Under previous administrations, families were typically detained together and often released on bond, or by some other means, while their immigration case moved forward. On Monday, top border security official Kevin K. McAleenan, the commissioner of U.S. Customs and Border Protection, announced a return to this policy. McAleenan said due to a lack of detention space for families, many could expect to be quickly released, with a promise to return for a court hearing. (U.S. Attorney General Jeff Sessions appeared to disagree with McAleenan's assessment and vowed to continue enforcing the administration's zero-tolerance policy.)  

The reality for mothers like Ibis Guzman has been drastically different. Border Patrol captured Guzman, a migrant from Honduras, on May 16 along the southern border. An officer then forcibly took Guzman’s five-year-old son and lied to her, according to the lawsuit, promising that she would be able to see him again in three days. Instead, Guzman was transported to the Federal Detention Center in SeaTac. It was there when she was told her son had been placed with Baptist Child and Family Services in San Antonio, Texas. Guzman has been unable to contact him. Earlier this month, Guzman was transferred to the Northwest Detention Center in Tacoma.

Guzman is “extremely distraught and depressed” and is worried her son is “also experiencing anxiety from the separation and may not be eating.”

“In Honduras, she was a single mother and was with her son almost constantly, so being apart from him affects her profoundly,” the lawsuit states.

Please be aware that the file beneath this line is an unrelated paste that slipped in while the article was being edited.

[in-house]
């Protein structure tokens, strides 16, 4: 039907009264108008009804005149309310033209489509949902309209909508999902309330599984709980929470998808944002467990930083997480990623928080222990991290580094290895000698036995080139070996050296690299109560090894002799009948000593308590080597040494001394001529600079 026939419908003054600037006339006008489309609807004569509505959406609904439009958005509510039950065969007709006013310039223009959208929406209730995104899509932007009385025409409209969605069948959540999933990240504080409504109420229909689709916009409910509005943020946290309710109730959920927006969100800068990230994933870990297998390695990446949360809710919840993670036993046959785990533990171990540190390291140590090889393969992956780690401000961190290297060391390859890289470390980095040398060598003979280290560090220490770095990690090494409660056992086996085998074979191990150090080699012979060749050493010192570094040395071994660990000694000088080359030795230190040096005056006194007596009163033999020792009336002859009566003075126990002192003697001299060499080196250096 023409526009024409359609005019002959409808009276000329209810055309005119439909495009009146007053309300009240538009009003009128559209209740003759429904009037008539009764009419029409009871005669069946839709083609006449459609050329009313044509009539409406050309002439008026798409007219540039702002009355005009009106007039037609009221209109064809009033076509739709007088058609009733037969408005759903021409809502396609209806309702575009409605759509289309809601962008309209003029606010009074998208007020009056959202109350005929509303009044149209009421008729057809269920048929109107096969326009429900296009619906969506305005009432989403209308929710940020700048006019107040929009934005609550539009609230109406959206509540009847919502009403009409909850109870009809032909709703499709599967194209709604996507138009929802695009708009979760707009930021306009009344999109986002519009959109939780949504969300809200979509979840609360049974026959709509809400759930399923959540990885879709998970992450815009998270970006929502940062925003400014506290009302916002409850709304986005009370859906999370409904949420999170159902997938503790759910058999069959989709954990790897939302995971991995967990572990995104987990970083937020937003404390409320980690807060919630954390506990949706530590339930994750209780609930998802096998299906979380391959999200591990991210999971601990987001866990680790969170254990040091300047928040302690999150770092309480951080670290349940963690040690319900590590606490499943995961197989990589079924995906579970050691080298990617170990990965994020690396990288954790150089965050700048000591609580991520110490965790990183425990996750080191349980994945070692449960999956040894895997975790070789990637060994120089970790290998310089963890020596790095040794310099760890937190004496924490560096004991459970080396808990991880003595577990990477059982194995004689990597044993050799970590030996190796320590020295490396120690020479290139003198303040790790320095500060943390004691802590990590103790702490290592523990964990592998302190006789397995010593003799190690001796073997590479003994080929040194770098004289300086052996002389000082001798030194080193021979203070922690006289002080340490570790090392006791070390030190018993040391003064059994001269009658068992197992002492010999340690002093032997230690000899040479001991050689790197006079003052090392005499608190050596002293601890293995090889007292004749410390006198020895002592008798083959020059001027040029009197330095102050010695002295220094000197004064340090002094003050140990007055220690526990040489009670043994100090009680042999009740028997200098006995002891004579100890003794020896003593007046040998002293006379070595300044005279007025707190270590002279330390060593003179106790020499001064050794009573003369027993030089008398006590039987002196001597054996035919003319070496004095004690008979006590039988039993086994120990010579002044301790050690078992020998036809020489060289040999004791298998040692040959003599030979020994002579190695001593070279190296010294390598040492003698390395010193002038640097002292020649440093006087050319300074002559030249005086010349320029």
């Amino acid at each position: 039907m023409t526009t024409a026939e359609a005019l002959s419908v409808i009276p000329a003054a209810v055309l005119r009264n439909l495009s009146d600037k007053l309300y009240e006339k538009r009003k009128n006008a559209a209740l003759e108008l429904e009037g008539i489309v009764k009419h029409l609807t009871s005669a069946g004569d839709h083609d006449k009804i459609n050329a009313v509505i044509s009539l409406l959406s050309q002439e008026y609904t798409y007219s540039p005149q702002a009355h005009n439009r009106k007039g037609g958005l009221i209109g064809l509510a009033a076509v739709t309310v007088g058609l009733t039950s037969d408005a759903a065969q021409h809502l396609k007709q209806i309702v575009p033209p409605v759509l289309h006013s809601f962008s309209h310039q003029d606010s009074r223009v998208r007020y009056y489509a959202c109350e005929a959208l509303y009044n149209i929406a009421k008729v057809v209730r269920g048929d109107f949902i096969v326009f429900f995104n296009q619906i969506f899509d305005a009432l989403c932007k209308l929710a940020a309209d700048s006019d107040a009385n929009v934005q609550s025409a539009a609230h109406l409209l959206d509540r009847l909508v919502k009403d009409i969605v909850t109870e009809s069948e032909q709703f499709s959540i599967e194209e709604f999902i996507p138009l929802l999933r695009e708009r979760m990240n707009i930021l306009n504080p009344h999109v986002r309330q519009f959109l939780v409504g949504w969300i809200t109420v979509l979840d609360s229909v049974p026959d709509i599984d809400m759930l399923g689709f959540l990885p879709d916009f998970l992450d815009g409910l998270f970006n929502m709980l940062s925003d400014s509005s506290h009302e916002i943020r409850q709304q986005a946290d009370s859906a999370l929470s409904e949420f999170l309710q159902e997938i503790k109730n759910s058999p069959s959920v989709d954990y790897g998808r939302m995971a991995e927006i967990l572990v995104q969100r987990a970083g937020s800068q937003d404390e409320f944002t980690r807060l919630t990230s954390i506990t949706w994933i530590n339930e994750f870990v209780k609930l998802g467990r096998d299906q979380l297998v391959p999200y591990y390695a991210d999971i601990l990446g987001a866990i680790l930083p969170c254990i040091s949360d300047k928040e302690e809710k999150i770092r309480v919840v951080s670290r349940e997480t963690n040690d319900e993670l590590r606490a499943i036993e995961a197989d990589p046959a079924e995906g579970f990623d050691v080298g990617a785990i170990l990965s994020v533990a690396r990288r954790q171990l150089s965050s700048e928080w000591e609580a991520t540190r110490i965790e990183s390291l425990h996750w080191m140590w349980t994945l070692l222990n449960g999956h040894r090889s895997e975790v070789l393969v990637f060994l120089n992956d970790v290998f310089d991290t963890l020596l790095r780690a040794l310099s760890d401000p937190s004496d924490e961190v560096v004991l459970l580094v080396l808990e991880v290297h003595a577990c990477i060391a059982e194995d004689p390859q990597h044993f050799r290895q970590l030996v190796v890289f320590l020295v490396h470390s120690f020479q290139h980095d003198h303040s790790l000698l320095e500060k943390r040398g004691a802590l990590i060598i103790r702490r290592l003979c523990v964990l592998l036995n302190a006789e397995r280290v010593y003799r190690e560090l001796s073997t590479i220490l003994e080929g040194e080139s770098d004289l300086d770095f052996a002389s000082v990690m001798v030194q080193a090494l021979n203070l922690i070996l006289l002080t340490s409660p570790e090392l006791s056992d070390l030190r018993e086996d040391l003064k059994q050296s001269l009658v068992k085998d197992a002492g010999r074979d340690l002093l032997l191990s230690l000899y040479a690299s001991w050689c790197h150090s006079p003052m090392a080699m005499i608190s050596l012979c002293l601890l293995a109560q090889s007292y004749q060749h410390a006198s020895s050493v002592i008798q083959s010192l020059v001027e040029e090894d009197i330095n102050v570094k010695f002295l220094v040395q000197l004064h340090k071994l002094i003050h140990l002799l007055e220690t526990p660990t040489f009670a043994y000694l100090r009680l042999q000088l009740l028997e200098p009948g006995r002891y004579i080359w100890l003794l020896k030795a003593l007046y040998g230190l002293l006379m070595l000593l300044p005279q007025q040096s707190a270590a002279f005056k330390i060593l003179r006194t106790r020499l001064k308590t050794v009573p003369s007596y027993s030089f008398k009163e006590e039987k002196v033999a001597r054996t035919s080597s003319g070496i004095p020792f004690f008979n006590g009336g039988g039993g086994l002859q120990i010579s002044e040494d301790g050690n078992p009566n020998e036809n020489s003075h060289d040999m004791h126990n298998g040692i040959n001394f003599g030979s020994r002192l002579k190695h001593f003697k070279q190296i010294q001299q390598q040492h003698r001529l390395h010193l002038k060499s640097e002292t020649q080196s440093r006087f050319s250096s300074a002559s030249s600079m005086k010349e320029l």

Orantes, who is from El Salvador, has a similar story, according to the lawsuit. She also entered the U.S. in May and immediately turned herself into Border Patrol officials. She told them she was seeking asylum. When an officer announced he was taking her 8-year-old son, he “began crying and pleading” with his mother, asking her not to leave. Orantes has not seen her son since. Earlier this month, “an ICE officer handed her a slip of paper advising that her son was being held at Children’s Home of Kingston, in Kingston, New York.” Orantes is now also being held at the Northwest Detention Center. She has spoken to her son twice.

The third woman named in the lawsuit — Padilla — was fleeing Honduras when she arrived in the U.S. last month. She and her son were promptly arrested by a Border Patrol agent. When the officer announced the families would be separated, “the children old enough to understand the officer began to cry.” Padilla’s son clutched her shirt and said, “No, mommy, I don’t want to go,” according to the lawsuit. Padilla reassured her son the separation would be short. She remains at the Federal Detention Center in SeaTac. Meanwhile, her son is at the Cayuga Center in New York. She’s talked to him once, her son crying the entire time.   

Even if and when others like Padilla get their day in court, there’s no guarantee an immigration judge will grant her, or others like her, asylum. In 2017, according to the Transactional Records Access Clearinghouse, or TRAC, at Syracuse University, 30,179 asylum cases were decided by judges — the largest number of cases since 2005. More than half, however — 61.8 percent of applicants — were denied asylum status, with those from Honduras, Guatemala and El Salvador facing a particularly high likelihood of being denied.  

Immigration officials have transferred approximately 206 detainees to the Seattle area in recent weeks.  

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About the Authors & Contributors

Lilly Fowler

Lilly Fowler

Lilly Fowler is formerly a reporter at Crosscut, where she focused on race, immigration and other issues.